Bloch: Visions and Prophecies; Five Skhes in Sepia; Piano Sonata; Enfantines; In the Night; Nirvana

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LABELS: Chandos
WORKS: Visions and Prophecies; Five Skhes in Sepia; Piano Sonata; Enfantines; In the Night; Nirvana
PERFORMER: Margaret Fingerhut (piano)
Given his prolific output in most genres, it’s somewhat surprising to discover that the bulk of Ernest Bloch’s piano music can easily be accommodated on to one CD. Among the earliest works, In the Night and Nirvana are particularly atmospheric impressionist miniatures that exploit the piano’s rich timbres in sensuously chromatic and polytonal harmonies redolent of Debussy and late Scriabin. By contrast, Bloch’s set of ten children’s pieces entitled Enfantines offers a delightful simplicity and directness of language that point more obviously towards the neo-classical First Concerto Grosso.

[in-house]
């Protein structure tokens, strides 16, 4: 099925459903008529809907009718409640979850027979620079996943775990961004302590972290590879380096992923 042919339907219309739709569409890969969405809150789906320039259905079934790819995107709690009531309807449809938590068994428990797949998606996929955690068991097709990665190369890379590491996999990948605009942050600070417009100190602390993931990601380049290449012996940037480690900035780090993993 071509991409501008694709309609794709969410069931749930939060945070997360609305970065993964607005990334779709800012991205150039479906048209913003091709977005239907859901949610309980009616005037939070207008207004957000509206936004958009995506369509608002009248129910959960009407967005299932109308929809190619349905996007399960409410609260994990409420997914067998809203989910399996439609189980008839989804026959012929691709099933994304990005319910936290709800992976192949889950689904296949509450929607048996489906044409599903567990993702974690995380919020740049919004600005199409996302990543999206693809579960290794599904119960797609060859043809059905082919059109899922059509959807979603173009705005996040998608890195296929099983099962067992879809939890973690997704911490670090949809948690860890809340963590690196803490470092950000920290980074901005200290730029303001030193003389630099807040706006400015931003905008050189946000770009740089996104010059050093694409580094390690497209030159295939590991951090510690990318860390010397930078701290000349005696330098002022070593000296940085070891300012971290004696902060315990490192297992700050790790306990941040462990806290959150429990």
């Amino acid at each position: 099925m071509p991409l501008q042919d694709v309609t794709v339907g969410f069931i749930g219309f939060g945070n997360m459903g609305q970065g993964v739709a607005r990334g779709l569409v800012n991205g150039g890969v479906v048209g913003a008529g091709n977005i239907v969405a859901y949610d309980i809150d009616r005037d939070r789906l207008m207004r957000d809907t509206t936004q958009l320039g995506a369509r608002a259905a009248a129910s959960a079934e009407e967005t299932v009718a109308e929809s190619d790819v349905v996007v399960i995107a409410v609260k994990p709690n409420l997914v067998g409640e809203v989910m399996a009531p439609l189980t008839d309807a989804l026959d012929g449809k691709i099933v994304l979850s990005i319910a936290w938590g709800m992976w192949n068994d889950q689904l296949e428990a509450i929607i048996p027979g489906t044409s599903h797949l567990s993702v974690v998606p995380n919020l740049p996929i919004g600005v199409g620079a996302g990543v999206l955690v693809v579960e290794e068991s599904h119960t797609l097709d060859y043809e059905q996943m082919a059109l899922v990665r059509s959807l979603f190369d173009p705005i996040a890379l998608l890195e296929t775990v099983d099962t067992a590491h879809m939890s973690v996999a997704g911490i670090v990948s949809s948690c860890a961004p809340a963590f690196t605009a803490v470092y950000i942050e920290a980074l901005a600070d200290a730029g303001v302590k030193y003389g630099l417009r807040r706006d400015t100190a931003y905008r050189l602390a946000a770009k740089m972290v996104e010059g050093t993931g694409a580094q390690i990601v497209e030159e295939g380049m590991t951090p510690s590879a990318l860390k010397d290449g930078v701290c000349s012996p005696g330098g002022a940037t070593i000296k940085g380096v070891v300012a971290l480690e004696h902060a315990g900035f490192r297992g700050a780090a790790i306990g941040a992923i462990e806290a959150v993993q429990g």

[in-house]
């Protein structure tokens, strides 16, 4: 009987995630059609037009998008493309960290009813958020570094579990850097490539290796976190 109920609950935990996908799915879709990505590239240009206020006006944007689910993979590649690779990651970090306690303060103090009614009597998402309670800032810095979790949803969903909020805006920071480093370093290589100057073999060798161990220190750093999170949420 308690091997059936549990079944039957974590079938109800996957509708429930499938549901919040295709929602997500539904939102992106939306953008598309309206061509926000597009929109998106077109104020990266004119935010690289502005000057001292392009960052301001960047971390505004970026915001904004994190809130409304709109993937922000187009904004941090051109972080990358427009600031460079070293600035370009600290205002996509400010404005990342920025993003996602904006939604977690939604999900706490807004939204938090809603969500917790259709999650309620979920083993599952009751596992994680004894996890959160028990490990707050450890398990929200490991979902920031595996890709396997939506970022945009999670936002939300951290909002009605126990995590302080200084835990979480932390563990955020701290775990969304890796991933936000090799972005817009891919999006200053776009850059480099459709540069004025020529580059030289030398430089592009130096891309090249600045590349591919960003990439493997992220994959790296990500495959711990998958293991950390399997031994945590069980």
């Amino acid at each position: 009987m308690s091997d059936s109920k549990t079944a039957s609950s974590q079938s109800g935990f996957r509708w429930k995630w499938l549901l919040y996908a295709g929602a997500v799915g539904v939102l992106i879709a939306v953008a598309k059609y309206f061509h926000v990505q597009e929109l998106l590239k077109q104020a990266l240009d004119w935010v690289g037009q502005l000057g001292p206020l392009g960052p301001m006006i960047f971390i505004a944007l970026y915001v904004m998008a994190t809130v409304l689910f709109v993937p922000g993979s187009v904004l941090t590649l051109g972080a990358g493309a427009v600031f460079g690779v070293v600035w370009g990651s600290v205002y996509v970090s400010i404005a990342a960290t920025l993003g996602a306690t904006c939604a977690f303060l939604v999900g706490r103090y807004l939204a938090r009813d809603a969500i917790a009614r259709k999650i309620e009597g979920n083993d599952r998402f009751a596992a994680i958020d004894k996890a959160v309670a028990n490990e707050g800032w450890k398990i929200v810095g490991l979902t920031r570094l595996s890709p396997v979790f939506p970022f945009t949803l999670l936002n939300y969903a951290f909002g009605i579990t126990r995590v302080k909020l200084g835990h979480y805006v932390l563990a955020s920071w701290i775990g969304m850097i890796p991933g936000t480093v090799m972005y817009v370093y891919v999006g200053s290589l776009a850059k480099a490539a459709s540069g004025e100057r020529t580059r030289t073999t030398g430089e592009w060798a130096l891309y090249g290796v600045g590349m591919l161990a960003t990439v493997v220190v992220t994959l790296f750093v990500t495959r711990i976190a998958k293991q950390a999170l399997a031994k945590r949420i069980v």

Bloch’s innately rhapsodic voice is encountered in the Piano Sonata – a large-scale and powerful three-movement work dating from the mid-Thirties that appears to reflect much of the anxiety of the period in its constant juxtaposition of sections of uneasy calm with those of unexpected dissonance and ferocity. Although elements of Jewish cantilena are evident in the Sonata’s melodic writing, Visions and Prophecies composed around the same period provides a more overt expression of the composer’s passionate Hebraic idiom.


The evident technical difficulties of the Sonata are mastered impressively by Margaret Fingerhut, who throughout this recital demonstrates an acute awareness of dramatic pacing and of creating a real sense of atmosphere. In Visions and Prophecies, Fingerhut occasionally fails to observe a true piano dynamic when specifically requested by the composer, and the closely miked recording tends to drain some of the melodic lines of poetry and direction. But all in all, this is a fascinating and well-played disc that merits a strong recommendation. Erik Levi